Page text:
An introduction to Maven


In this article I will give you a basic introduction to Maven, what it is good for and how you can use it to create your own projects and maintain its dependencies with an ease.

What is Maven?

Maven is a tool for developers to enable full control of the build life-cycle. With the usage of Maven a project can automate its build infrastructure and make sure that every developer uses the same base of dependencies (external libraries) in the same version as everyone does. This reduces the problems which can occur in production (or test environments) based on the different libraries (or just different versions) used.

With Maven you cannot just automate the build process but you can generate reports, use static code analysis, maintain releases and so on.

The idea behind Maven

If you have ever used Ant you may know that when you build a project you have had to configure everything: where the source folders are, where the compiled files should be placed, where are the dependent libraries (only the file name was of matter — if you did not have the version in the name you could use anything and every developer had to be careful)… And so on. And this was a very good tool at times prior Maven because it automated you build process.

But then Maven came up with a new idea: “Convention over Configuration”. This idea means that Maven expects a specified folder-structure for your project (convention) and uses this information to leverage you of the task of configuration.

This means that for Maven the sources have to be under the <project home folder>/src/main folder, tests in the <project home folder>/src/test. Because Maven is based on Java we can go a step further and say that all Java sources have to be under <project home folder>/src/main/java and all application specific resources under <project home folder>/src/main/resources. The generated files will be stored per convention in <project home folder>/target.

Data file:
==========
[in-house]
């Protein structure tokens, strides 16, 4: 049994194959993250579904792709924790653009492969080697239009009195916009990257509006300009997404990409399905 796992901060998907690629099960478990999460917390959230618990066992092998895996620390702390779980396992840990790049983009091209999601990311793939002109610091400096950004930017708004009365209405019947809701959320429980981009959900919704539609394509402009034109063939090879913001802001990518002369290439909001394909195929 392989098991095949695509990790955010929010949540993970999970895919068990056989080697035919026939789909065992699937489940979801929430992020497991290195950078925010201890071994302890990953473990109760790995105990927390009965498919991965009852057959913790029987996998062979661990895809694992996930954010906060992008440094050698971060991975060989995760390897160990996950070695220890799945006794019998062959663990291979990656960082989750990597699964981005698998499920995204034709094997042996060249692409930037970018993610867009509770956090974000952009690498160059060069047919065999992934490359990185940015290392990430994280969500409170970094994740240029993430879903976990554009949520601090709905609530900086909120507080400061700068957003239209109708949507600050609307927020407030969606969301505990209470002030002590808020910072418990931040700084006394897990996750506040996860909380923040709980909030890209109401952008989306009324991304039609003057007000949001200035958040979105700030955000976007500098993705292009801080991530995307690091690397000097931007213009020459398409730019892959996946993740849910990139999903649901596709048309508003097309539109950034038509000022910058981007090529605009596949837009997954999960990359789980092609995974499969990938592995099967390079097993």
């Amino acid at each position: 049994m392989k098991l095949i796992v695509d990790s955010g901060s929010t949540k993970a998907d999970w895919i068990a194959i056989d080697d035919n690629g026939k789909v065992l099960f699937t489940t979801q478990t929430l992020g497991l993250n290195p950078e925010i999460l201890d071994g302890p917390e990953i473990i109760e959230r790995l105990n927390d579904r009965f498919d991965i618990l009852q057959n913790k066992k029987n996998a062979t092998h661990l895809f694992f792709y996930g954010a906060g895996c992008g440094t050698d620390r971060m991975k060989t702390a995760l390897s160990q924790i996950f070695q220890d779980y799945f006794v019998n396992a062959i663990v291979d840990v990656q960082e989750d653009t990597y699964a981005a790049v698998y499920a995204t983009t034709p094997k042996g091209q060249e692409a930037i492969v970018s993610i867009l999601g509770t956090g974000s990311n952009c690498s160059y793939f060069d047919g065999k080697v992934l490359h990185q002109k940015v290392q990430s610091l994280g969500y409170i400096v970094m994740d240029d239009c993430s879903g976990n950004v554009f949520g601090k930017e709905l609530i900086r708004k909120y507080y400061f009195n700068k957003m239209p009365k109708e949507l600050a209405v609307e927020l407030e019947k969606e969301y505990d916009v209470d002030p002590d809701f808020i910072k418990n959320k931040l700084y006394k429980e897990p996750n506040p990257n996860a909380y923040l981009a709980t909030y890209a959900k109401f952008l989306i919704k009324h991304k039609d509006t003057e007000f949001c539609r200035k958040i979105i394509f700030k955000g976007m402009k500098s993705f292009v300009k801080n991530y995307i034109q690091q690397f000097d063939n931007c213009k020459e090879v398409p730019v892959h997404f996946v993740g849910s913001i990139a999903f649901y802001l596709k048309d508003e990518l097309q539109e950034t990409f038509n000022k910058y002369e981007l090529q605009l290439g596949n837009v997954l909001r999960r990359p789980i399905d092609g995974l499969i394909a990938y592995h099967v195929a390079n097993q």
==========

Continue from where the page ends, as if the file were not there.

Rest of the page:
And because of this developers can write easily extensions to the basic Maven life-cycle which you can add to your project and use them with ease.

The Project Object Model

The Project Object Model defines the main structure of your Maven project. It can be found in the pom.xml file which is required to be present in your <project home folder>. This file can contain beside the basic information (project ID, version) the following:

  • project dependencies
  • build-helper plugins
  • goals
  • build-execution profiles
  • developers

The project ID is made of the groupID and the artifactID which helps to uniquely define our project. Most of the time the groupID is the reversed company domain name, the artifactID is the name of the project.

Let’s have a minimalistic and working example for a pom.xml file:

Looks really very minimalistic, don’t it?

The magic lies in Maven: every pom.xml inherits basic configuration from a so called super POM where basic stuff is defined like compiler plugins, source and target directories and so on. I will omit this lengthy result here but if you are interested you can look at it with the following command:

Dependency management and repositories

Maven comes with automated dependency management. This means you only have to define the dependency to use in your application and Maven gathers is from a repository

Creating projects

To create a simple Maven project without any content and without the use of any basic blueprint you can execute the following command in your console:

This will generate a simple project structure. Applying this command to fit the previous pom.xml we would get the following project structure: